Tara Kate Linnane is happy in her polytunnel!

Unusual things to grow at home

The excitement and feeling of reward that comes from growing your own vegetables can not be matched – however, this can be even more fulfilling when you successfully manage to grow more unusual crops at home. There are a number of interesting objects and ingredients that can be sown, grown and harvested from your garden. These tend to need more heat than the average garden so they would be good growing projects if you have a conservatory or a greenhouse to provide the right conditions. This is my list of unusual things to try at home!


The first one is a luffa. Many people think that sponges come from the sea, this is true in some cases, though the old school back scrubber that was commonly found in bathrooms is in fact a dried fruit. Luffa plants are tender vines and belong to the cucumber family. In this country they can be grown indoors, for example in a conservatory with lots of light.

The vine fruits are edible when young and are eaten in other countries, but the reason most people attempt to grow this is for the fibrous material once the fruit has died out. This can be used as a sustainable sponge for cleaning the dishes, or yourself.

Luffas need a long growing season so need to be started off indoors, usually in March or April. There is some evidence that soaking the seed for 24 hours in lukewarm water before sowing encourages germination. I treat them like any other seed and sow in a takeaway container and leave in a sunny windowsill. Once they have grown into young plants, I transplant them into larger pots.

I have kept my plants indoor but will be planning on raising them in the greenhouse for heat. This is my second attempt at growing luffa. The fruits look similar to a courgette, and use tendrils to sprawl up supports. For luffa sponge, wait until the skin on the fruit is hard and turning brown. Peel the skin off to reveal your new sustainable sponge and make sure to collect the seeds.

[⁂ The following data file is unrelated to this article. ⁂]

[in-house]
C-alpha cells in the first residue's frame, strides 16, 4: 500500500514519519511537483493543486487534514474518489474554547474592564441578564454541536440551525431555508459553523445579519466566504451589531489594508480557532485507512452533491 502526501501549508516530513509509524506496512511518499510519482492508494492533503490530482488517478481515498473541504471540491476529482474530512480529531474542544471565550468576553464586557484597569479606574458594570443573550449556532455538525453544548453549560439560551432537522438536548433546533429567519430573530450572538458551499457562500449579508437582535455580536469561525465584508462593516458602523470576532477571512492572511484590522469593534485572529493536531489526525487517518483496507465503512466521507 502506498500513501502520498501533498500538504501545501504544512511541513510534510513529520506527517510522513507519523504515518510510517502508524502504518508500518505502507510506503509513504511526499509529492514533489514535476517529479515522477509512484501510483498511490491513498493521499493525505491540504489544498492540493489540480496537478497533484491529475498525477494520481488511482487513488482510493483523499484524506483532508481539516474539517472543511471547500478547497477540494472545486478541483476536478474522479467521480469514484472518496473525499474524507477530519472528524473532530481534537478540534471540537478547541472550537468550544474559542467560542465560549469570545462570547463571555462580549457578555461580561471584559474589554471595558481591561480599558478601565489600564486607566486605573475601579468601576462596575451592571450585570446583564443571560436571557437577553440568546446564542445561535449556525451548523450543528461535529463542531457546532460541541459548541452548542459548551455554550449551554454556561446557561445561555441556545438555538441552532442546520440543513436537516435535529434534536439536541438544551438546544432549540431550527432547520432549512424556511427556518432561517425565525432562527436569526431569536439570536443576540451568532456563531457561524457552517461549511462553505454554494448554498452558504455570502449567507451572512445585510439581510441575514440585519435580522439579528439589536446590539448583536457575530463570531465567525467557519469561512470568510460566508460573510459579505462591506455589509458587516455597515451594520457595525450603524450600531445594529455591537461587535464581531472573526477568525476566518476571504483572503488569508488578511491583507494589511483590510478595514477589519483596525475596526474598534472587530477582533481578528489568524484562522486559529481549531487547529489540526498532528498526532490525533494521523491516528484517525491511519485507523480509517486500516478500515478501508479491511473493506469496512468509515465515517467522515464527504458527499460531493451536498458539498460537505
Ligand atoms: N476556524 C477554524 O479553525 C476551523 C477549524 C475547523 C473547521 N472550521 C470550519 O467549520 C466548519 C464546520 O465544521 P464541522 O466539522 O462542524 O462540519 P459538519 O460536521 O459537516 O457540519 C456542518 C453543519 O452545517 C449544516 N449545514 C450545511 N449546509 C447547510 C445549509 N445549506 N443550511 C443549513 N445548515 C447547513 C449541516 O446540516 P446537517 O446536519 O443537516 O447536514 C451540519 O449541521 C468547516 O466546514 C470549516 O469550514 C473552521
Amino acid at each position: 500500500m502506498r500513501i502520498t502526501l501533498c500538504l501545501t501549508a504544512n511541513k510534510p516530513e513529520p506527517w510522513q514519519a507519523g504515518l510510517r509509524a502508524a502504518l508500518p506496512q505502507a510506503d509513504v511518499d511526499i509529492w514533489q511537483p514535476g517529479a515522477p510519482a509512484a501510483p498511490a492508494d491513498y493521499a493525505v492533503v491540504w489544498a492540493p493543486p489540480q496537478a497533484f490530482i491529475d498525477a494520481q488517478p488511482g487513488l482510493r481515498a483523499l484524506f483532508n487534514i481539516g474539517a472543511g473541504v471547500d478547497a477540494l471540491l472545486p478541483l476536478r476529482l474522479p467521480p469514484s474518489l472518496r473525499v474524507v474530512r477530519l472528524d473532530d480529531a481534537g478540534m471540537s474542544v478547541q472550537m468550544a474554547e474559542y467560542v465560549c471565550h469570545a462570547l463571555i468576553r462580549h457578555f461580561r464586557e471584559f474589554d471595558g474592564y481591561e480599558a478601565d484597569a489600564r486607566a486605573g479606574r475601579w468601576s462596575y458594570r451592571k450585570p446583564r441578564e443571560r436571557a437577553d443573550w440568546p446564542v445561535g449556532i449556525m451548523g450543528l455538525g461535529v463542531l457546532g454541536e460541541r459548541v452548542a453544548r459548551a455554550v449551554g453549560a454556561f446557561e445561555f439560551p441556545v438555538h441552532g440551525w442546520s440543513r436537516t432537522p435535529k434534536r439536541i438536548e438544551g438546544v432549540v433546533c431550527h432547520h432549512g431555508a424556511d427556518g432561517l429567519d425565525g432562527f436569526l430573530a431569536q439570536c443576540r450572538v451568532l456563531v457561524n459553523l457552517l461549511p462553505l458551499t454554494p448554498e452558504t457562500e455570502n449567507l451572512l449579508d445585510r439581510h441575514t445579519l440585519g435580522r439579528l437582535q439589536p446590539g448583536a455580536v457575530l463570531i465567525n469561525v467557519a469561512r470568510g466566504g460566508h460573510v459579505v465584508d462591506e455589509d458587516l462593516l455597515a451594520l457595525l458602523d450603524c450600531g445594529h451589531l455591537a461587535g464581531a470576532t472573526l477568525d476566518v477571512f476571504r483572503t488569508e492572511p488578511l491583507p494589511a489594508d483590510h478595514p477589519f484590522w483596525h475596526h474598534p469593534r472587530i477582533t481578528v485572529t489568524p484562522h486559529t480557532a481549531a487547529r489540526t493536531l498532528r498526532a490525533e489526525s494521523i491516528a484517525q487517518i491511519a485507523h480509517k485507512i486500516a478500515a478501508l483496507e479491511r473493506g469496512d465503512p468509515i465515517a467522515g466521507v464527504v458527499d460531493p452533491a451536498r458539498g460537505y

Chia seeds have become popular. They are associated with health benefits and are used in Chinese medicine but originate in Central America. Chia seeds come from a rather beautiful plant called Salvia Hispanica, that can be grown here in Ireland. So you can enjoy both the beauty and the bounty from your garden. Before you choose where to plant chia seeds or transplant your seedlings, it helps to have a realistic expectation of the size of a mature chia plant.

Chia plants can grow to the size of a large bush or small tree. So, make sure there is plenty of room for the plant to grow tall before it flowers. When harvesting chia seeds, timing is vital.

If you wait too long the seeds heads will fall, so once the petals have fallen off the flower you can begin to harvest by collecting them in a brown paper bag. Chia seeds can be used to add to smoothies or incorporate them in a bread mix. They are versatile and have proven health benefits so are worth a try in your own garden.


Ginger is a staple in most of our kitchens but people are not aware how easily it can be propagated and grown at home for a more sustainable supply. Ginger as we use it comes from the rhizome or root of the plant. If you have a fresh piece of ginger and chop it into chop inch pieces ensuring each piece has a nodule, you can be sure that after a couple of months in a warm spot, you will begin to see growth. The ginger plant is an elegant looking specimen and can sit in your houseplant collection ready for a harvest the following year.

Commercial growers boost yields by watering regularly and hilling the rhizomes once a month. To achieve the same result at home, water weekly and once a month sprinkle several inches of rich compost into your pot, protecting the rhizome itself from solar exposure. Hold the greens at their base, where they emerge from the soil and lift the entire rhizome. Snap off a chunk of the rhizome, then place the rest of the plant back in its pot, sprinkle on more potting soil or compost, water heavily, and treat it gently for a few days. Like any fragile transplant, protect it from glaring sunlight for a few days while it recovers.


• Tara Kate Linnane is passionate about sustainability and growing all things edible. Together with her husband Barry, she has embarked on a journey of designing edible spaces and getting others started on their gardening adventures.

Follow their journey on Instagram @twopeas_inapolytunnel or visit thefoodscapedesignco.com to make contact for information.

You can email your questions to tarakatelinnane89@gmail.com